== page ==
At the SeaMonkey and Thunderbird meetings this week, I started advocating for the SeaMonkey 2.0 schedule to be decoupled from Thunderbird 3.0, specifically, to have SeaMonkey 2.0 Beta 2 and final be released before their Thunderbird "counterparts".
For some fun around this, let's view a proposal of a schedule I sent to the SeaMonkey Council in mid-December 2008:
align freeze with Thunderbird 3.0b2, ~7 weeks from now
release in early February
~9 weeks between freezes, ~8 weeks from a2 cut to a3 freeze
(longer cycle due to holidays)
freeze (roughly) aligned with TB3 final, mid-March
release end of March
~6 weeks (?) between freezes
--- feature freeze for SeaMonkey code! ---
freeze late April
release early May
~6 weeks (?) between freezes
possibly room for more candidates
We actually did release Alpha 3 on March 3 and Beta 1 on July 21, and added a second beta that is still to be released, apart from the fact that Thunderbird plans changed significantly as well. I don't really know if I should laugh or cry when reading that proposal from 7-8 months ago.
So, what went wrong or not as expected? For one thing, there is this old rule that every project takes longer than expected, even if you plan with that circumstance in mind. For the other, we decided to follow Thunderbird schedules so that freezes for the shared mailnews code code are aligned and we cause each other as few problems as possible. And that turned out to be the wrong thing to do for the SeaMonkey project, because the objectives the two projects have for the upcoming release series are quite different and therefore impose different scheduling.
Thunderbird has a new team that took over after a period where development stalled, and they try to show off that things are moving as well as make the product better fit for the mass-market.
SeaMonkey has the team that has been in charge for some years now, where it did continuous development, and we try to get our existing userbase to a new level while making the product more compelling to the same target audience as before
Thunderbird's current stable release is built on top of the "new toolkit" platform also used by Firefox, including good add-on management, mail and news standards haven't seen significant new features, and their security updates are driven by MoCo on well-managed, redundant release infrastructure.
SeaMonkey's current stable release is built on top of the "old xpfe" platform inherited from Mozilla Suite, with quite bad add-on management, the web sees lots of new developments in standards, and I need to manage our security updates myself, building them on my private machines that definitely show their age and have zero redundancy.
On top of that, Thunderbird has multiple people working full-time on the project, so that they are able to hand off management of releases where needed and have some organizational redundancy while in SeaMonkey land I'm the only one working full-time on the project and doing all release management and build engineering work without real redundancy.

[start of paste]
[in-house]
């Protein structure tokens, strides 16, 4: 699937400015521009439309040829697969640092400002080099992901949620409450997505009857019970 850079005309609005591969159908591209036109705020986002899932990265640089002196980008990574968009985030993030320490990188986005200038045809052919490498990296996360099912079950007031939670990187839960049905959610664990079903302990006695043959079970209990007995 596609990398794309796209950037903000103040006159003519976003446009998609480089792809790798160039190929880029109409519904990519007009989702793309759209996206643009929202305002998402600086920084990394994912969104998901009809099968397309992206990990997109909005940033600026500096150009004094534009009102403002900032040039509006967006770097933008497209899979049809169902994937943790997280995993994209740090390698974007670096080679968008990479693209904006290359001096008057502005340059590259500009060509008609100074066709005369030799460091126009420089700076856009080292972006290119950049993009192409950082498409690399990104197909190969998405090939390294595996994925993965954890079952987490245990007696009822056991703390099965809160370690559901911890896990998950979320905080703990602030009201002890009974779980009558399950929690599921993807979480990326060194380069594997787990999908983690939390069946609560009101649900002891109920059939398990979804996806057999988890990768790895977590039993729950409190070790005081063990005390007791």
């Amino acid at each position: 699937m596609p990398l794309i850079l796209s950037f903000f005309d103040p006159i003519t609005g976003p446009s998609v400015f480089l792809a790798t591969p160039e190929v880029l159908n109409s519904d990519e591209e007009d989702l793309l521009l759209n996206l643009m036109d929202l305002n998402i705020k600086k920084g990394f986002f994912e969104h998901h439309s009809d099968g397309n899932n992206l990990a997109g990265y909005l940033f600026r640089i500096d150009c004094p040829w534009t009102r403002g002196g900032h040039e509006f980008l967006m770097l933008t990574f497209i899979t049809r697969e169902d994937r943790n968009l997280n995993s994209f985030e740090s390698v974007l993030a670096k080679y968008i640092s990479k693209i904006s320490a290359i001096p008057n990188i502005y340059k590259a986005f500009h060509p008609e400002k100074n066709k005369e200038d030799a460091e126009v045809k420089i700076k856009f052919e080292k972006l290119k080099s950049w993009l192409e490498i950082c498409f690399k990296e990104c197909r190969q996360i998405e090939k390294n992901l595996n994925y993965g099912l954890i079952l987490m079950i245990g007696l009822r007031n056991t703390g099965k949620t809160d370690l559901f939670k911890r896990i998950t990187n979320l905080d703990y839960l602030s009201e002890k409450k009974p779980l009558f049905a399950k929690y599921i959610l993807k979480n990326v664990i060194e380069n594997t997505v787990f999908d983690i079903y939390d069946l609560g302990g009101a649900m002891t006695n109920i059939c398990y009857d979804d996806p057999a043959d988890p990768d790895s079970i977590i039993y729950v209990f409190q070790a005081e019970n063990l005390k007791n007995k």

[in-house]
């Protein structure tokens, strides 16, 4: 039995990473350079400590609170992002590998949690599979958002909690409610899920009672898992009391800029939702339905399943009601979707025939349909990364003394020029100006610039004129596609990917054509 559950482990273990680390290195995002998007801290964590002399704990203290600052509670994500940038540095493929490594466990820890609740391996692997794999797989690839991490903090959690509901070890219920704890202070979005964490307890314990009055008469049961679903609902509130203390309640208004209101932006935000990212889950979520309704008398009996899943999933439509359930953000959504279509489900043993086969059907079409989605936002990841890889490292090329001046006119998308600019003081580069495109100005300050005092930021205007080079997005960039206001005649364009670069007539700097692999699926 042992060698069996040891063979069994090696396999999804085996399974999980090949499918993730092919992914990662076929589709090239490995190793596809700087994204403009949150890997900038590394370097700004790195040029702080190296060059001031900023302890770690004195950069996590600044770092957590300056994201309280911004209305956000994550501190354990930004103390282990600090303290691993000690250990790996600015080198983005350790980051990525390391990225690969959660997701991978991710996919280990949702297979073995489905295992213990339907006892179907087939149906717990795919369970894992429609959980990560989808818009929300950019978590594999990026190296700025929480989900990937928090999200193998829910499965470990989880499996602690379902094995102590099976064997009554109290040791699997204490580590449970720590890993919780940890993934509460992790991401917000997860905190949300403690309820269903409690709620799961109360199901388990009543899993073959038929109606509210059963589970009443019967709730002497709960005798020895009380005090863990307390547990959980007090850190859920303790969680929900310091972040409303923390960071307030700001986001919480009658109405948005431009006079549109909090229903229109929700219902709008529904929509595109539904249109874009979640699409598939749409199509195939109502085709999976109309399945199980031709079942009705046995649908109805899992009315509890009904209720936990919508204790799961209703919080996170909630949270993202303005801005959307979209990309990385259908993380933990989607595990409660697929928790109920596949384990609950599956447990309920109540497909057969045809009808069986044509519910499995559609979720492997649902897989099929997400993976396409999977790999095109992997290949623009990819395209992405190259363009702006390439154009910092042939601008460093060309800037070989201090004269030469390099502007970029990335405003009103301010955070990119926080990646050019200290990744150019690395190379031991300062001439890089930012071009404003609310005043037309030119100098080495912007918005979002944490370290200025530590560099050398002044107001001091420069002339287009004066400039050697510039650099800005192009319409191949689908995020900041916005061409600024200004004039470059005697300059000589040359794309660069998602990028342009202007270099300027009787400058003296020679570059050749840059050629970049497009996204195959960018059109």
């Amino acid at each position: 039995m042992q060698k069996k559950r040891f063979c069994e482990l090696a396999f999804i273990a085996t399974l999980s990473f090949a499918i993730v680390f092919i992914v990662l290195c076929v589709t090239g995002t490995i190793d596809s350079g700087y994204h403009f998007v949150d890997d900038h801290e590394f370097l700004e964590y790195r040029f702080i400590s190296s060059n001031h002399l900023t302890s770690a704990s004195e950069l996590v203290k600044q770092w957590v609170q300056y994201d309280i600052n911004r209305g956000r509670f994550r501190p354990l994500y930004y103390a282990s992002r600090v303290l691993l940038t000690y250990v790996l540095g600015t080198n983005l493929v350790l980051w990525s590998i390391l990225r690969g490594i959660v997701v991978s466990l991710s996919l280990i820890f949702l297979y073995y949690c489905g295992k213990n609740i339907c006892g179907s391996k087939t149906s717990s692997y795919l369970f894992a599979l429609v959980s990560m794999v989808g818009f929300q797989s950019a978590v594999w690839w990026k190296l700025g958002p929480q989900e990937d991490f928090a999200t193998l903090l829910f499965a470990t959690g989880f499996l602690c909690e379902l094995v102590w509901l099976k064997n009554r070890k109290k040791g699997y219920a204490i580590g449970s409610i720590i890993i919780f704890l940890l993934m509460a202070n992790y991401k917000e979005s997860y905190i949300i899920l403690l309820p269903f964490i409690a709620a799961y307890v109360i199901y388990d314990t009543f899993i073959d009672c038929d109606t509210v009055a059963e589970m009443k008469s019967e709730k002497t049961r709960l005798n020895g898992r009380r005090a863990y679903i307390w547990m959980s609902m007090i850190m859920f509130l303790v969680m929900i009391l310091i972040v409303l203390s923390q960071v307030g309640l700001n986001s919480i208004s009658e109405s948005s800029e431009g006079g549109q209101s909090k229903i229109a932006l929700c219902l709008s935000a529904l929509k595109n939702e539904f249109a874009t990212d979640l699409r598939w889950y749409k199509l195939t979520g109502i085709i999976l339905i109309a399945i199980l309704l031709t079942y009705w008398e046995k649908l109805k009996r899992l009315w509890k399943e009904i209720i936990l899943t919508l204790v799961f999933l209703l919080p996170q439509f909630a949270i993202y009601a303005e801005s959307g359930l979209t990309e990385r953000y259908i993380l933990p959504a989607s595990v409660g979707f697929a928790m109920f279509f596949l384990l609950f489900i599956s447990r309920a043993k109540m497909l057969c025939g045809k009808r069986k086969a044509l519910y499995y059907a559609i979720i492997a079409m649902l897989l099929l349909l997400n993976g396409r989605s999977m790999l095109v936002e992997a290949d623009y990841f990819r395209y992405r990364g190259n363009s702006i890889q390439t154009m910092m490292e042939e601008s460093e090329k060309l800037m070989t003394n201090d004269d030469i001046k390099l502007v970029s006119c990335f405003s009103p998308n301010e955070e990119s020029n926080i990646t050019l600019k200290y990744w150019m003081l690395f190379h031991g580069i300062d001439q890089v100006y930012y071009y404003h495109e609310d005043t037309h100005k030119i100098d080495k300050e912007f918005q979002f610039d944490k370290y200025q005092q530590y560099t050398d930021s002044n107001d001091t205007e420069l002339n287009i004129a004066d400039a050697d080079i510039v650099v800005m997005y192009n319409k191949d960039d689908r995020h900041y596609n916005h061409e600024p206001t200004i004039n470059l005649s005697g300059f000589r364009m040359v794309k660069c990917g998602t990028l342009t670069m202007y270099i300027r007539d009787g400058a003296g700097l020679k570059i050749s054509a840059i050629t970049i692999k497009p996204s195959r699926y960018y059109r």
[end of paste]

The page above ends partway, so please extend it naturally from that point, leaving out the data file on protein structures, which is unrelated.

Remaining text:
And then, I have booked the flight for a three-week vacation in November, believing this to be far from any release. There I need to get off my thoughts from day-to-day work, have enough breathing room to really have some fun and appreciate the beauty down in Dixie so that I can "recharge my batteries", figuratively speaking. The last thing on my mind there is a major release that still need to be completed even though it should have been out for half a year.
I don't think I'd manage to really relax with an unreleased 2.0 on my mind, and that would probably leave lasting damage to my mental health, which I would like to prevent.
Given all that, I convinced the team at the SeaMonkey Status Meeting to target a freeze for Beta 2 on September 1
and assure that we will release final before November
. We will re-evaluate the target freeze date in the next meeting on August 11 and make firm schedules there - but remember that a code freeze for that last beta also means a feature freeze for the whole 2.0 series!
This might mean that we possibly won't get everything into 2.0 that we would have liked to have there, but we are in no way short of total improvements in this series, and it's time we get something better than 1.1.x out to our regular users. There will be further releases, hopefully with smaller steps, following the "release early, release often" methaphor that's proven to be successful in open source projects overall.
I would have liked to sync up with Thunderbird as freezing shared code at different times can be somewhat painful at times, but given the different objectives, they seem to be less pressed by time and more pressed by features, while we already have a big load of features to show off in this release, but are overdue to deliver something.
I hope things work out fine that way and I'll blog again when we know even more on concrete schedules.